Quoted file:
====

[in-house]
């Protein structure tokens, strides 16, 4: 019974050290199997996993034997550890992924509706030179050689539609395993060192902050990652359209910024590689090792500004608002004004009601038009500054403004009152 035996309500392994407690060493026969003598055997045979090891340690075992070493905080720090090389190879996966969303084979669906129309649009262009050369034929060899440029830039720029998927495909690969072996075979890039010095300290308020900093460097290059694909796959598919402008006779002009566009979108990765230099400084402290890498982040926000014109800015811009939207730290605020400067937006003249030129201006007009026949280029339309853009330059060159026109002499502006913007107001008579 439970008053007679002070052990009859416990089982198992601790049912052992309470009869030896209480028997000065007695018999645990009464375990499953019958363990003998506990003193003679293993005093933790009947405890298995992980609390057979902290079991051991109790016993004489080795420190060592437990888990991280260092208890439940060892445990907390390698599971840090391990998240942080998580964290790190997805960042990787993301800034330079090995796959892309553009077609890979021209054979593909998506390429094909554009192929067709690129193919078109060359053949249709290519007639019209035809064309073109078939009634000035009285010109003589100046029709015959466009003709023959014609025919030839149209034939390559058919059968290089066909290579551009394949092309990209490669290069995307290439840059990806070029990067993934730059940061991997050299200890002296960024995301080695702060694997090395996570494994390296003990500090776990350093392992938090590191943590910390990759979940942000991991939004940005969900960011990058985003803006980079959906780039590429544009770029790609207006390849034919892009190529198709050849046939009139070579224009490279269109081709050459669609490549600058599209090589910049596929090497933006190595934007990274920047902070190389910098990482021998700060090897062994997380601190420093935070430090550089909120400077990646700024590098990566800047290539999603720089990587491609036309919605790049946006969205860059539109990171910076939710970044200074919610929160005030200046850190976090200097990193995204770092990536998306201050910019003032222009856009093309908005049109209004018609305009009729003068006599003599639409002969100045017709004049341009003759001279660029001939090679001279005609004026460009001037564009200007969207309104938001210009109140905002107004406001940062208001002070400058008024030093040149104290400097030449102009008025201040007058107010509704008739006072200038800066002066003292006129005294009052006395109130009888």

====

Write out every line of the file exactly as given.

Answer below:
[in-house]
């Protein structure tokens, strides 16, 4: 019974050290199997996993034997550890992924509706030179050689539609395993060192902050990652359209910024590689090792500004608002004004009601038009500054403004009152 035996309500392994407690060493026969003598055997045979090891340690075992070493905080720090090389190879996966969303084979669906129309649009262009050369034929060899440029830039720029998927495909690969072996075979890039010095300290308020900093460097290059694909796959598919402008006779002009566009979108990765230099400084402290890498982040926000014109800015811009939207730290605020400067937006003249030129201006007009026949280029339309853009330059060159026109002499502006913007107001008579 439970008053007679002070052990009859416990089982198992601790049912052992309470009869030896209480028997000065007695018999645990009464375990499953019958363990003998506990003193003679293993005093933790009947405890298995992980609390057979902290079991051991109790016993004489080795420190060592437990888990991280260092208890439940060892445990907390390698599971840090391990998240942080998580964290790190997805960042990787993301800034330079090995796959892309553009077609890979021209054979593909998506390429094909554009192929067709690129193919078109060359053949249709290519007639019209035809064309073109078939009634000035009285010109003589100046029709015959466009003709023959014609025919030839149209034939390559058919059968290089066909290579551009394949092309990209490669290069995307290439840059990806070029990067993934730059940061991997050299200890002296960024995301080695702060694997090395996570494994390296003990500090776990350093392992938090590191943590910390990759979940942000991991939004940005969900960011990058985003803006980079959906780039590429544009770029790609207006390849034919892009190529198709050849046939009139070579224009490279269109081709050459669609490549600058599209090589910049596929090497933006190595934007990274920047902070190389910098990482021998700060090897062994997380601190420093935070430090550089909120400077990646700024590098990566800047290539999603720089990587491609036309919605790049946006969205860059539109990171910076939710970044200074919610929160005030200046850190976090200097990193995204770092990536998306201050910019003032222009856009093309908005049109209004018609305009009729003068006599003599639409002969100045017709004049341009003759001279660029001939090679001279005609004026460009001037564009200007969207309104938001210009109140905002107004406001940062208001002070400058008024030093040149104290400097030449102009008025201040007058107010509704008739006072200038800066002066003292006129005294009052006395109130009888």